Tuesday, April 07, 2015

A Vote in April on Fast Track & TPP?


How "The Mouse" Sees TPP (source)

by Gaius Publius

A what-to-expect note on TPP. There will be several battles; the first is coming in the Senate Finance Committee, likely in April, with a vote on "Fast Track" enabling legislation. ("Enabling" legislation means Fast Track enables TPP by disabling Congress's ability to debate and amend it.) If Fast Track passes out of committee, it will go to the Senate floor. If it passes the Senate, it will go to the House. If Fast Track passes both houses of Congress, TPP will be introduced. If Fast Track fails at any of these points, TPP will never see the light of day (unless Wikileaks leaks more of it).

Therefore, the first chance we have to kill TPP is to kill Fast Track in the Senate Finance Committee. (To help that effort, see the last few paragraphs below, about Sen. Ron Wyden. Then send him a nice note discussing his re-election.)

The White House Thinks TPP Will Pass

According to this piece in The Hill, the administration thinks Fast Track will succeed in the Finance Committee and Congress as a whole, while left-leaning (pro-worker) forces are pushing Democrats hard to defeat it. The Hill reports this about the administration's view (my emphasis throughout):
An Obama administration official said Wednesday that lawmakers will pass fast-track within the next month.

“We believe that the votes are there to move forward," said Catherine Novelli, undersecretary of State for economic growth, energy and the environment, in Singapore.

"We do expect it to be passed soon, within the next month or so,” she said, according to a Reuters report.
They might be right. There may be enough NAFTA-style (mainly bought) congresspeople in both parties to get Fast Track out of committee and passed on a floor vote in both houses.

Progressives Are Pushing Back Hard

Or maybe not. Left-leaning (populist and pro-worker) groups and all labor unions are opposed. The group Credo is being particularly aggressive in their opposition:
Petition urges Hillary to oppose Obama on trade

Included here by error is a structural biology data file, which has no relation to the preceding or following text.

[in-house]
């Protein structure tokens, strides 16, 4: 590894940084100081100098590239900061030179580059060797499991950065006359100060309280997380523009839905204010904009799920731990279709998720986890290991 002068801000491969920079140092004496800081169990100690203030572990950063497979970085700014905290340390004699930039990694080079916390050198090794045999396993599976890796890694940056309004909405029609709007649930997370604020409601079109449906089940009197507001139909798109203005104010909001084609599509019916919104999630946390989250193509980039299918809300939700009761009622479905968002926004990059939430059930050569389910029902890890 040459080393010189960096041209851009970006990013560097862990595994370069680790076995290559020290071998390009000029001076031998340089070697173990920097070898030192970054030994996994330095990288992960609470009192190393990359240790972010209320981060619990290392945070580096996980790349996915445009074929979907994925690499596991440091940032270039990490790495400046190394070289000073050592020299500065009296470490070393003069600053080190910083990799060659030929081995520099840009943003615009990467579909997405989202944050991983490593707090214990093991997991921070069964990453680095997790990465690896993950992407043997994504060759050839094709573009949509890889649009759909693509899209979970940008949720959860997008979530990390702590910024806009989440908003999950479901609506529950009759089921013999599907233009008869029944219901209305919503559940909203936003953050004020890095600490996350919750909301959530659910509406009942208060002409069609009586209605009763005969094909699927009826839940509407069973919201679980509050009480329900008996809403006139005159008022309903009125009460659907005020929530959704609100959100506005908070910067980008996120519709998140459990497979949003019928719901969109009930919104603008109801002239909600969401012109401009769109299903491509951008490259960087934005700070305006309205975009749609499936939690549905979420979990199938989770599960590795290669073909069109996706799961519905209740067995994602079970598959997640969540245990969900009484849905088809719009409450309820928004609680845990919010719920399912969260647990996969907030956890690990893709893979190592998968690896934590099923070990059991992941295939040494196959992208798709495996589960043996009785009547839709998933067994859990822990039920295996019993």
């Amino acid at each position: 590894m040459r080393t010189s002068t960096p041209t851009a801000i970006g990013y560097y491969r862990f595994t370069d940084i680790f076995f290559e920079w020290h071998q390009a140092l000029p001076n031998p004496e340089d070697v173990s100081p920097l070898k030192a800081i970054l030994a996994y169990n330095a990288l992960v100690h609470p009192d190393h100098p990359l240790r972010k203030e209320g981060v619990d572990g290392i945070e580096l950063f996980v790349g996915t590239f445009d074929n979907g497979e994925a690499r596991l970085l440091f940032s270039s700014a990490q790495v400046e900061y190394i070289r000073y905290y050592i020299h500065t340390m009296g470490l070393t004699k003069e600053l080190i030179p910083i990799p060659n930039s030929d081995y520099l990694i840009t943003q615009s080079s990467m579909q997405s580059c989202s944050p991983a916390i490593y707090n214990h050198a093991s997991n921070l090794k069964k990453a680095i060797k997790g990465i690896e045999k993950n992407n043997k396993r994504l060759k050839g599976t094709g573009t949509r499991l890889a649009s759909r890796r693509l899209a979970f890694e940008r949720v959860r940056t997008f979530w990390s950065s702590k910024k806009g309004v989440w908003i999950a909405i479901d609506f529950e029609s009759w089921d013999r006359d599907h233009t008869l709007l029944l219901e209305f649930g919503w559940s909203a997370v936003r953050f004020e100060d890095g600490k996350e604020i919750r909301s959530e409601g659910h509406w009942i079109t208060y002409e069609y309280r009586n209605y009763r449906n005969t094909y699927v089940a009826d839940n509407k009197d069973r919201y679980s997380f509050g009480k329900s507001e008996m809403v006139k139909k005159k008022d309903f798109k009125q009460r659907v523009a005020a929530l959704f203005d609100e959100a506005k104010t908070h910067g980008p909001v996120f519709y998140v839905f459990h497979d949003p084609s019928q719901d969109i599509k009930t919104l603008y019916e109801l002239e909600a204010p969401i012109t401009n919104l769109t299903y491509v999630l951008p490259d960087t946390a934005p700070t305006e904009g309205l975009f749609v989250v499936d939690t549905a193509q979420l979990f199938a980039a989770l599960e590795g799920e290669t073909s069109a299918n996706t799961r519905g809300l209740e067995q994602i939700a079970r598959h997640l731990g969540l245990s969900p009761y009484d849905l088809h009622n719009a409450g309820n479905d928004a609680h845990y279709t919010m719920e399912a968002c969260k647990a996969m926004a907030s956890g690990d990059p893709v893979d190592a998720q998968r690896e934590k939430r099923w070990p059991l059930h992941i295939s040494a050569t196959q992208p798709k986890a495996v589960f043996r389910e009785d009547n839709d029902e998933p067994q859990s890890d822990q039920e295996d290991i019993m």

Liberal groups are pushing Hillary Clinton to oppose the Obama administration’s ambitious trade agenda and swing momentum their way.

Credo Action unveiled a petition on Thursday calling on the former secretary of State and Democratic presidential front-runner to publicly oppose trade promotion authority (TPA), also known as "fast track," and the Trans-Pacific Partnership (TPP).

We can get a huge boost in our fight to stop this secret trade deal, which is being negotiated behind closed doors by the governments of a dozen countries in collusion with corporate interests, if the next leader of the Democratic Party publicly goes on record against fast-track and the TPP now,” the petition says.

Credo argues in the petition that the trade deal is in trouble because of the work of activists who have taken the fight to voters.

Clinton has yet to play her hand on the issues. While she has acknowledged that the North American Free Trade Agreement (NAFTA) — a deal between the U.S., Mexico and Canada that her husband, former President Bill Clinton, ushered through Congress — likely hurt U.S. workers, she has shown no signs of opposing the current agenda.
Actually, Clinton has shown many signs of supporting neo-liberal "free" trade in general.

This is good strategy on Credo's part, since Clinton is front-and-center these days due to her widely expected candidacy announcement (note that there are no ifs in Credo's phrasing, "the next leader of the Democratic party"). She's also front-and-center due to her widely reported ties, in this Warren Wing moment, to Wall Street and Big Money in general. Ultimately the question becomes:

In a Warren moment, does Hillary Clinton support the money or the people?

The question is a sword that cuts two ways; it attempts to force Clinton's hand and also the Senate's. From that mentioned petition:
What does Secretary Clinton really believe on trade? If she wants to be president, she must commit to us that she stands for and with us.

As First Lady, she reportedly supported North American Free Trade Agreement (NAFTA).[1]

As a senator, she voted for numerous free trade agreements, but she also voted against giving President George W. Bush Fast Track authority — the same authority Bill Clinton employed during the 1990s to pass NAFTA and that President Obama is now requesting.[2]

As a candidate in 2008, she criticized NAFTA and swore to do things differently.[3] But then, as Secretary of State, she actively helped to pass the very deals she vehemently opposed as a candidate, including the job-killing Korea agreement, and a free trade agreement with Colombia – a country notorious for its horrific labor rights and unionist assassinations.[4] And, she was a vocal promoter for the Trans-Pacific Partnership treaty back in 2011.[5]

As Clinton makes the move towards her near-certain presidential campaign in her pursuit for the nomination of the Democratic Party, now is the time for her make it clear where she stands on a trade deal which has been called "NAFTA on steroids" – for good reason. If Secretary Clinton wants to become President Clinton, she must come out and oppose Fast Track authority for trade deals like the TPP.
That petition is here, by the way. If you want to do a progressive good deed — by pressuring Clinton and money-led senators as well — feel free to lend your name by signing it.

DC Democratic Leaders Want a "Path to Yes"